This is Part 4 of the series “The Wonderland of Dynamic Tracing” which consists of 7 parts. I will keep updating this series to reflect the state of art of the dynamic tracing world.
The previous one, Part 3, introduced various real world use cases of SystemTap in production. This part will take a close look at Flame Graphs which were frequently mentioned in the previous part.
Flame Graphs have appeared many times in the previous parts of this series. So what is it? Flame Graphs are a kind of amazing visualization, presumably invented by Brendan Gregg, of whom I already made repeated mentions before.
Flame Graphs function like X-ray images of a running software system. The graph integrates and displays time and spatial information in a very natural and vivid way, revealing a variety of quantitative statistical patterns of system performance.
I shall start with an example. The most classical kind of flame graphs looks at the distribution of CPU time among all code paths of the target running software. The resulting distribution diagram visibly distinguishes code paths consuming more CPU time from those which consume less. Furthermore, the flame graphs can be generated on different software stack levels, say, drawing a graph on the C/C++ language level of systems software, and then drawing a flame graph on a higher level, like the dynamic scripting language level, like Lua and Python code. Different flame graphs often offer different perspectives, reflecting level-specific code hot spots.
In dealing with the mailing lists of OpenResty, my own open-source software community, I often encourage users to proactively provide the flame graphs they sample when reporting a problem. Then the graph will work its magic to quickly reveal all the bottlenecks to everyone who sees it, saving all the trouble of wasting time on endless trials-and-errors. It is a big win for everybody.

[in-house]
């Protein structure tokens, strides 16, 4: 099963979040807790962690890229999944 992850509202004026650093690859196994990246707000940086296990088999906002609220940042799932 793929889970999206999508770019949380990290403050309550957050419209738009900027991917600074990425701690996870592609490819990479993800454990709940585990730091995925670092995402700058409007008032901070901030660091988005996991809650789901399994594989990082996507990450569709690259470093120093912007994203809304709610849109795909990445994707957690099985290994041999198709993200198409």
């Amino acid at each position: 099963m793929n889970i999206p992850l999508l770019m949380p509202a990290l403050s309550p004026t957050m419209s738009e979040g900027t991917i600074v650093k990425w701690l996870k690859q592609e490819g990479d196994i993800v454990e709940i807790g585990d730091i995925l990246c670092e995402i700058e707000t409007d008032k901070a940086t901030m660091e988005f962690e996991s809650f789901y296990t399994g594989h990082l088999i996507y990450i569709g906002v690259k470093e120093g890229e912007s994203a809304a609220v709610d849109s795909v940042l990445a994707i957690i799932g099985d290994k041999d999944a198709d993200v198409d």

It is worth noting that in the case of an unfamiliar program, the flame graph still makes it possible to gain a big picture of any performance issues, without the need of reading any source code of the target software. This capability is really marvelous, thanks to the fact that most programs are made to be reasonable or understandable, at least to some extend, meaning that each program already uses abstraction layers at the time of software construction, for example, through functions or class methods. The names of these functions usually contain semantic information and are directly displayed on the flame graph. Each name serves as a hint of what the corresponding function does, and even a hint for the corresponding code path as well. The bottlenecks in the program can thus be inferred. So it still comes down to the importance of proper function or module naming in the source code. The names are not only crucial for humans to read the source code, but also very helpful when debugging or profiling the binary programs. The flame graphs, in turn, also serve as a shortcut to learning unfamiliar software systems. Thinking it the other way, important code paths are almost always those taking up a lot of time, and so they deserve special attention; otherwise something must be very wrong in the way the software is constructed.
The most classical flame graphs focus on the distribution of CPU time across
all code paths of the target software system currently running. This is the
CPU time dimension. Naturally, flame graphs can also be extended to other dimensions,
like off-CPU time, when a process does not run on any CPU cores. Generally speaking,
off-CPU time exists because the process could be in a sleeping state for some
reasons. For example, the process could be waiting for certain system-level
locks, for some blocking I/O operations to complete, or is just running out
of the current CPU time slice assigned by the process scheduler of the operating
system. All such circumstances would prevent the process from running on any
CPU cores, but a lot of wall clock time is still taken. In contrast with the
CPU time dimension, the off-CPU time dimension reveals invaluable information
to analyze overhead of the system locking (such as the system call